Choose your website and language
Daniel Richards - MENA Economist
Published Date: 09 June 2022
Dubai’s tourism sector continues to make a robust recovery from the pandemic crisis. Over the January-April period, the total number of visitors hit 5.1mn, representing a more-than 200% increase on the 1.7mn welcomed over the corresponding period in 2021. While this is still around a fifth off the pre-pandemic level – there were 6.3mn visitors to Dubai over January-April 2019 – it marks a substantial improvement on the past two years, with most of the pandemic-related drags on the sector now behind it.
Oman has, surprisingly, been the biggest source of visitors so far this year, with 590,000 over the first four months. This is up hugely compared to the pandemic-affected 2021 period (30,000) but also pre-pandemic 2019, when Oman was in fifth place with 356,000. The rest of the top five (in order: India, UK, KSA and Russia) have also recovered sharply from the past two years but remain down on 2019 levels. However, it is worth bearing in mind that the start of the year saw the Omicron wave of Covid-19 infections limit travel once again and this has weighed on the sector. As the threat from the virus has receded in the face of vaccinations and higher immunity levels, most countries have eased any remaining limits on travel in the subsequent months and Dubai has benefitted as a result. However, with China still pursuing a zero-Covid strategy, this will remain a drag on Dubai’s tourism sector for as long as it is in force. Over the first four months of 2019, China was the fourth-largest source of visitors to Dubai at 369,000.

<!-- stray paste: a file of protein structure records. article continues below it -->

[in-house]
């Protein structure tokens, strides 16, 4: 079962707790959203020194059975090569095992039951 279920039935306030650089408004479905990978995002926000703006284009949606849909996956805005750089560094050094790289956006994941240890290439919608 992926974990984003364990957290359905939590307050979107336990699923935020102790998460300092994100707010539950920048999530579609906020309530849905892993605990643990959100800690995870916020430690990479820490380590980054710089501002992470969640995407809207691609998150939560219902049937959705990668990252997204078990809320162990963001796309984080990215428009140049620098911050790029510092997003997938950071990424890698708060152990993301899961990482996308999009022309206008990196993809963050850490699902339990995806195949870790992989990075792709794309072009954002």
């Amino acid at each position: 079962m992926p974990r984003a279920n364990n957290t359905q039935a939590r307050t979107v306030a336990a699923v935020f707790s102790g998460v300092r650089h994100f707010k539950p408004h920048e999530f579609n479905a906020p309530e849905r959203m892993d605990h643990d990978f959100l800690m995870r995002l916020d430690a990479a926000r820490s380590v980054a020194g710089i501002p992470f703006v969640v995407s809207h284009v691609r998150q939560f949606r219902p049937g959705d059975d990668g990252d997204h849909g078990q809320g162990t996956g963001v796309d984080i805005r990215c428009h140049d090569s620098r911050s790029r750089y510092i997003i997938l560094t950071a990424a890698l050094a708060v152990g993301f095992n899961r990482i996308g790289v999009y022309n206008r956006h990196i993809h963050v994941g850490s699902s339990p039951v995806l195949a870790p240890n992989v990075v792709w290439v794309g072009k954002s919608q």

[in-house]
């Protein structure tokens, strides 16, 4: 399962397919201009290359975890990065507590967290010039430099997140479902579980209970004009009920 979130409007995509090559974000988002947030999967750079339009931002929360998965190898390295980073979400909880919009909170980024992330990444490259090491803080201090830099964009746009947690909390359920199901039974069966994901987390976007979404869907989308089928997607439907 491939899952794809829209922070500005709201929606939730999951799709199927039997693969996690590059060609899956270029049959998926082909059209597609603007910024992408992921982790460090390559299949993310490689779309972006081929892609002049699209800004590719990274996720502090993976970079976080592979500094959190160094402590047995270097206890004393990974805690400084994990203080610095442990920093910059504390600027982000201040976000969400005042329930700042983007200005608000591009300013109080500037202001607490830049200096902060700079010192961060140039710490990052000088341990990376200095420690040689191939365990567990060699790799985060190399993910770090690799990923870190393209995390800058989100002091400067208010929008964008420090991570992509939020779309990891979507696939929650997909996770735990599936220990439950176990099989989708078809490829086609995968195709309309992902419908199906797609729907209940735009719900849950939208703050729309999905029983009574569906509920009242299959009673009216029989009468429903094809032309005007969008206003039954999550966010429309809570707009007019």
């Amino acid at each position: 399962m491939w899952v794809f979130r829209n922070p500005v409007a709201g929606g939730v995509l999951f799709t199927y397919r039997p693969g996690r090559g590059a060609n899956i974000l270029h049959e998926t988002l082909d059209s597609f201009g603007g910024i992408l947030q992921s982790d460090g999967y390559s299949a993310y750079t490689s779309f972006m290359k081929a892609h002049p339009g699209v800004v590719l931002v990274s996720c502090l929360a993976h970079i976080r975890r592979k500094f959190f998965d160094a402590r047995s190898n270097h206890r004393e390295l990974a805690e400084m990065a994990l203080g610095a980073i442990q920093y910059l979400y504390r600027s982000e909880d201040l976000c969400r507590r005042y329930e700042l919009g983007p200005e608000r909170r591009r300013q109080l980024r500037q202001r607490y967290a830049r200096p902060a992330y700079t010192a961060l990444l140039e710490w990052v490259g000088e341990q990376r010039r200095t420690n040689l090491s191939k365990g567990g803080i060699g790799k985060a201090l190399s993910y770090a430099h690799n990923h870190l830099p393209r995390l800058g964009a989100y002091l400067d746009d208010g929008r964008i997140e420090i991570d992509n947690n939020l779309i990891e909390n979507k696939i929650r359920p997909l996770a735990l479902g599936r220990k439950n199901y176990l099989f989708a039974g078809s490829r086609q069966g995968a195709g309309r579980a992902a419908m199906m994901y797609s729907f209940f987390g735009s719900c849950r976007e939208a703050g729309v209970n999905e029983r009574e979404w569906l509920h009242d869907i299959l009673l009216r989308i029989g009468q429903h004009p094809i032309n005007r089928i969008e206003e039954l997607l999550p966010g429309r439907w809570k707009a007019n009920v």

Source: Dubai Department of Economy & Touirism, Emirates NBD Research
The growth in visitors this year has been reflected in the PMI surveys for Dubai, where the travel & tourism sector has outperformed wholesale & retail trade and construction in recent months. The sub-survey for the sector showed it expanding at a near three-year high in May, suggesting that visitor numbers continued to show strong growth last month also. Nevertheless, this strong growth has in part been realised through sharp discounting on the part of businesses, and with input costs continuing to accelerate given the global and domestic inflationary dynamics at play, firms’ margins are under pressure.
While business optimism has been under pressure in the difficult environment of the past several years, the sector has continued to expand, and there are now 769 establishments in the tourism space, compared to 714 in April 2021 and 722 in April 2019. The number of rooms now available has risen 10% y/y to 140,336, and the average occupancy has been at around 75% over January to April (falling from 91.6% in March to 58.6% in April according to STR data). Hotel apartments have been the relative outperformers with 81% occupancy rates, perhaps reflecting extended stays related to EXPO 2022 over January to March. RevPAR has almost doubled compared with last year, rising from AED 252 to AED 488 this year.
Dubai International has also staged a strong comeback this year, with the regional hub handling 13.6mn passengers over the first quarter, up 167% on the 5.7mn that passed through in Q1 2021. While this remains almost a quarter down on the 17.8mn passengers handled in Q1 2020, the strong figures have given grounds for optimism, and CEO Paul Griffiths now expects that pre-Covid levels could be achieved as soon as 2024.
Dubai: Positioning for the future
Dubai Tourism: Recovery in 2021
Dubai Tourism: Adaptability in play
Fed starts down a path of aggressive hikes